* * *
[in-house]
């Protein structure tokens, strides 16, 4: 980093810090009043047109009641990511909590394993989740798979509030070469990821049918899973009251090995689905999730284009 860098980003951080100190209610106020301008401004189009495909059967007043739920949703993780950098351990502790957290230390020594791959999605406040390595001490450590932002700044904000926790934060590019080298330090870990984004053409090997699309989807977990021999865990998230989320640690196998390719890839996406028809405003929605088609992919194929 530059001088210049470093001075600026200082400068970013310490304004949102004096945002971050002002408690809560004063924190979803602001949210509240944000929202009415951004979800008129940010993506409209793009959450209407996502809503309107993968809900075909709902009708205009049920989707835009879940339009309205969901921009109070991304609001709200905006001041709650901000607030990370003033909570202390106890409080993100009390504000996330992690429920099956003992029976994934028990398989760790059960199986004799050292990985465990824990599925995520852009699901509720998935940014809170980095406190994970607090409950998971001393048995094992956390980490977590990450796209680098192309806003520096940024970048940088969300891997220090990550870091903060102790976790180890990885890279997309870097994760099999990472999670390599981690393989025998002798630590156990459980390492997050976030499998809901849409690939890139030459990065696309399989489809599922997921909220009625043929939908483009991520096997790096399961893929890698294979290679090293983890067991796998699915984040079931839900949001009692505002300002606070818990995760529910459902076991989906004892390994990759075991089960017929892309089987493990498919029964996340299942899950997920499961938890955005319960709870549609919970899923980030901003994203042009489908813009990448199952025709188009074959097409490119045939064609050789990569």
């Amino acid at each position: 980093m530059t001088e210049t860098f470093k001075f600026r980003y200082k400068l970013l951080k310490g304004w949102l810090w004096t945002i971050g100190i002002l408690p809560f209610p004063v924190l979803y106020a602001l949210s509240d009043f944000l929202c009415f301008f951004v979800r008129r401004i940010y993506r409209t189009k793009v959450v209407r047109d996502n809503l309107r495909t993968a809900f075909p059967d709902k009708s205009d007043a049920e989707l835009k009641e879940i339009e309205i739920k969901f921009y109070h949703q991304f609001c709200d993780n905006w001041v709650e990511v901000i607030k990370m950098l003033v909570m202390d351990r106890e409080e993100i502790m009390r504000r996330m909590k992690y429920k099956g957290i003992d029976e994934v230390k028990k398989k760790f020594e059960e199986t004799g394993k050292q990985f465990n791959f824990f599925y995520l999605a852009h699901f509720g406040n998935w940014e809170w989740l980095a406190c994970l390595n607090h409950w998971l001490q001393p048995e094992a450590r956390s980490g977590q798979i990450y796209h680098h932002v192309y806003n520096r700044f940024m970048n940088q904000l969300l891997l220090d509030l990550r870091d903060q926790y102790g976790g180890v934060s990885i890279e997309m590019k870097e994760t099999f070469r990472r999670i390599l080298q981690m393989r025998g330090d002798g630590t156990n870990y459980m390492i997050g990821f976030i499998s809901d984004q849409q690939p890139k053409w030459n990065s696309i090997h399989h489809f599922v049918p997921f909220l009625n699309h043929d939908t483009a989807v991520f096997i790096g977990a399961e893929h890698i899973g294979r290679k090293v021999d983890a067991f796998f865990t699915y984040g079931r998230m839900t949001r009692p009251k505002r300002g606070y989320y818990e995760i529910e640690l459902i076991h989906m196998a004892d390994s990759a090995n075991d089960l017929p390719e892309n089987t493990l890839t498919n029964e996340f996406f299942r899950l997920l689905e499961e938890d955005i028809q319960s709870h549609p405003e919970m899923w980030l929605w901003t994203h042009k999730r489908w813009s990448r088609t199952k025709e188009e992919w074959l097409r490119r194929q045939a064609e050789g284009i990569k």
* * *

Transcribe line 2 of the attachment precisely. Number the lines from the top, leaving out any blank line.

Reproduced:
């Protein structure tokens, strides 16, 4: 980093810090009043047109009641990511909590394993989740798979509030070469990821049918899973009251090995689905999730284009 860098980003951080100190209610106020301008401004189009495909059967007043739920949703993780950098351990502790957290230390020594791959999605406040390595001490450590932002700044904000926790934060590019080298330090870990984004053409090997699309989807977990021999865990998230989320640690196998390719890839996406028809405003929605088609992919194929 530059001088210049470093001075600026200082400068970013310490304004949102004096945002971050002002408690809560004063924190979803602001949210509240944000929202009415951004979800008129940010993506409209793009959450209407996502809503309107993968809900075909709902009708205009049920989707835009879940339009309205969901921009109070991304609001709200905006001041709650901000607030990370003033909570202390106890409080993100009390504000996330992690429920099956003992029976994934028990398989760790059960199986004799050292990985465990824990599925995520852009699901509720998935940014809170980095406190994970607090409950998971001393048995094992956390980490977590990450796209680098192309806003520096940024970048940088969300891997220090990550870091903060102790976790180890990885890279997309870097994760099999990472999670390599981690393989025998002798630590156990459980390492997050976030499998809901849409690939890139030459990065696309399989489809599922997921909220009625043929939908483009991520096997790096399961893929890698294979290679090293983890067991796998699915984040079931839900949001009692505002300002606070818990995760529910459902076991989906004892390994990759075991089960017929892309089987493990498919029964996340299942899950997920499961938890955005319960709870549609919970899923980030901003994203042009489908813009990448199952025709188009074959097409490119045939064609050789990569």